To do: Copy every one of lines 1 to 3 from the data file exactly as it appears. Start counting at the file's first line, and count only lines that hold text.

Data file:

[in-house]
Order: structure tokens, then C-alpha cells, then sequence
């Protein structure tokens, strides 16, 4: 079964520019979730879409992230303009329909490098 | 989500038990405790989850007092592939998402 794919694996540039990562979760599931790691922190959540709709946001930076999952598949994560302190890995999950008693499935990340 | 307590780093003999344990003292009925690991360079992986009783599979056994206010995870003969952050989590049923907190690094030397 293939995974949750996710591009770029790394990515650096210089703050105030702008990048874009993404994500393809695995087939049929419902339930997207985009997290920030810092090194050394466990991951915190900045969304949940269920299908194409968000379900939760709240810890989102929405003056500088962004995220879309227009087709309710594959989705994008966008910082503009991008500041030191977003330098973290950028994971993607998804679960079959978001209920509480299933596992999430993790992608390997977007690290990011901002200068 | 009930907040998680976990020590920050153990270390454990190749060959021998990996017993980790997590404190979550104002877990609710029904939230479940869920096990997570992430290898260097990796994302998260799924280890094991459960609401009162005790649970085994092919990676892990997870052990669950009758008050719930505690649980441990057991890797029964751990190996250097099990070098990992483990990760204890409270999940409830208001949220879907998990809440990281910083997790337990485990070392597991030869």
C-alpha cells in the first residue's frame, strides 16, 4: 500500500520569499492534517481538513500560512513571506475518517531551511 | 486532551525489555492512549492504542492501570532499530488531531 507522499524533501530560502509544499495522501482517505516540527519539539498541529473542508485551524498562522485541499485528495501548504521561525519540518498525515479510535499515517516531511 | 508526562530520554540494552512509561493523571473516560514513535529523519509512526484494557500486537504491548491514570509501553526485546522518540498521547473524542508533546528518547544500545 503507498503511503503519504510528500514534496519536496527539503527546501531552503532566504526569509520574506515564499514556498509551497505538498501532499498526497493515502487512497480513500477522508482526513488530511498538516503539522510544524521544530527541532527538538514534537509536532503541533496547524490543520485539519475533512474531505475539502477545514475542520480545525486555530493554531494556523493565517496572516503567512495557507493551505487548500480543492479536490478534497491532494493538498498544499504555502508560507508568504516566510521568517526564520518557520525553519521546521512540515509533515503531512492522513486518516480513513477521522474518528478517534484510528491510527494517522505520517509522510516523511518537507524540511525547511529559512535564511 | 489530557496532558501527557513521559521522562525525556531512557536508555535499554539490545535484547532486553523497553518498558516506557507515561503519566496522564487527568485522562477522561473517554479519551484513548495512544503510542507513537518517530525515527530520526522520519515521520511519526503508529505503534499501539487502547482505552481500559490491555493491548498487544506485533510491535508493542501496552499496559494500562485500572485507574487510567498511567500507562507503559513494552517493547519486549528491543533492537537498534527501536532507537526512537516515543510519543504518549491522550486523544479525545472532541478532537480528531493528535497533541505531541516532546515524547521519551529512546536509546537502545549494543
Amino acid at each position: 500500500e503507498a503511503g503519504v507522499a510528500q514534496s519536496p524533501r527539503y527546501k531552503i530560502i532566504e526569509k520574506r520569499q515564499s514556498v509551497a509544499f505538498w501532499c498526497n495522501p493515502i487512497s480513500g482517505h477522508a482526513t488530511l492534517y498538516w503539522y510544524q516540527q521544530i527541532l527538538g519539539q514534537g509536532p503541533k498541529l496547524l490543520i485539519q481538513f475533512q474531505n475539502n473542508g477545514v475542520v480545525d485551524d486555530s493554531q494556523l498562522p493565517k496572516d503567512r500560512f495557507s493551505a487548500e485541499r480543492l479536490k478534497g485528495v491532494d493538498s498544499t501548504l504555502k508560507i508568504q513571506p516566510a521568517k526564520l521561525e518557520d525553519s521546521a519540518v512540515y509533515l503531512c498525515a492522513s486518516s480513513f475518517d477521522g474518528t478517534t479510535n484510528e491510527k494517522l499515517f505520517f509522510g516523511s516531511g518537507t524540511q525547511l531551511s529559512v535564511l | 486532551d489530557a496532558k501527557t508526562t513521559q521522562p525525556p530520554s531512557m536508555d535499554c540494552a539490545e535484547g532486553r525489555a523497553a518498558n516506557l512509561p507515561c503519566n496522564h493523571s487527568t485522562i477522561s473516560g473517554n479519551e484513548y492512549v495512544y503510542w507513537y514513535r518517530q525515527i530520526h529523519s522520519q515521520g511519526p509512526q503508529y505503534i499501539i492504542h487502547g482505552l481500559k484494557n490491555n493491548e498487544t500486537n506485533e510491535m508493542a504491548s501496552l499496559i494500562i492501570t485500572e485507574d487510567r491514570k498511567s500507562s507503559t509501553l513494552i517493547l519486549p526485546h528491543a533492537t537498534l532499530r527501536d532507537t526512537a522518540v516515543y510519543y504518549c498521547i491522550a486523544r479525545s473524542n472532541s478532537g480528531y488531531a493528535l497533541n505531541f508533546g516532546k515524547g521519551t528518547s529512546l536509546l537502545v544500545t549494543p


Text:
[in-house]
Order: structure tokens, then C-alpha cells, then sequence
């Protein structure tokens, strides 16, 4: 079964520019979730879409992230303009329909490098 | 989500038990405790989850007092592939998402 794919694996540039990562979760599931790691922190959540709709946001930076999952598949994560302190890995999950008693499935990340 | 307590780093003999344990003292009925690991360079992986009783599979056994206010995870003969952050989590049923907190690094030397 293939995974949750996710591009770029790394990515650096210089703050105030702008990048874009993404994500393809695995087939049929419902339930997207985009997290920030810092090194050394466990991951915190900045969304949940269920299908194409968000379900939760709240810890989102929405003056500088962004995220879309227009087709309710594959989705994008966008910082503009991008500041030191977003330098973290950028994971993607998804679960079959978001209920509480299933596992999430993790992608390997977007690290990011901002200068 | 009930907040998680976990020590920050153990270390454990190749060959021998990996017993980790997590404190979550104002877990609710029904939230479940869920096990997570992430290898260097990796994302998260799924280890094991459960609401009162005790649970085994092919990676892990997870052990669950009758008050719930505690649980441990057991890797029964751990190996250097099990070098990992483990990760204890409270999940409830208001949220879907998990809440990281910083997790337990485990070392597991030869």